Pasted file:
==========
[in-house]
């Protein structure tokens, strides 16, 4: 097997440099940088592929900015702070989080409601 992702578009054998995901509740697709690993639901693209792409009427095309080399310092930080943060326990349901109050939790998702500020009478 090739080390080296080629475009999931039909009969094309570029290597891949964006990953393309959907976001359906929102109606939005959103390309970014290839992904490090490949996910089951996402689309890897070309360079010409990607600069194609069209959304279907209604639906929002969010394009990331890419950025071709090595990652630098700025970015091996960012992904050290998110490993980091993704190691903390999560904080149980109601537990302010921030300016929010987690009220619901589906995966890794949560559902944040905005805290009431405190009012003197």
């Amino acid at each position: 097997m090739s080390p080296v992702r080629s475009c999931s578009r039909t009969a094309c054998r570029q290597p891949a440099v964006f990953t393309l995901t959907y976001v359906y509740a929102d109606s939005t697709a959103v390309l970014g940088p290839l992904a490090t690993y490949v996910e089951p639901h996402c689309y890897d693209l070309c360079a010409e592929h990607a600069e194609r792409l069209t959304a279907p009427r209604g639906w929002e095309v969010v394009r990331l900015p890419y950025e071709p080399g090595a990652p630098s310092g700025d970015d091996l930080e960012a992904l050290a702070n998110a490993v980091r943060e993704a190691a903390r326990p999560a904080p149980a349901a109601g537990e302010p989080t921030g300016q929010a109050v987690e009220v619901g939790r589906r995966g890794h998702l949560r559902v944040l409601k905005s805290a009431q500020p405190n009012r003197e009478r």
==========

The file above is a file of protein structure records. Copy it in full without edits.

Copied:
[in-house]
């Protein structure tokens, strides 16, 4: 097997440099940088592929900015702070989080409601 992702578009054998995901509740697709690993639901693209792409009427095309080399310092930080943060326990349901109050939790998702500020009478 090739080390080296080629475009999931039909009969094309570029290597891949964006990953393309959907976001359906929102109606939005959103390309970014290839992904490090490949996910089951996402689309890897070309360079010409990607600069194609069209959304279907209604639906929002969010394009990331890419950025071709090595990652630098700025970015091996960012992904050290998110490993980091993704190691903390999560904080149980109601537990302010921030300016929010987690009220619901589906995966890794949560559902944040905005805290009431405190009012003197």
């Amino acid at each position: 097997m090739s080390p080296v992702r080629s475009c999931s578009r039909t009969a094309c054998r570029q290597p891949a440099v964006f990953t393309l995901t959907y976001v359906y509740a929102d109606s939005t697709a959103v390309l970014g940088p290839l992904a490090t690993y490949v996910e089951p639901h996402c689309y890897d693209l070309c360079a010409e592929h990607a600069e194609r792409l069209t959304a279907p009427r209604g639906w929002e095309v969010v394009r990331l900015p890419y950025e071709p080399g090595a990652p630098s310092g700025d970015d091996l930080e960012a992904l050290a702070n998110a490993v980091r943060e993704a190691a903390r326990p999560a904080p149980a349901a109601g537990e302010p989080t921030g300016q929010a109050v987690e009220v619901g939790r589906r995966g890794h998702l949560r559902v944040l409601k905005s805290a009431q500020p405190n009012r003197e009478r």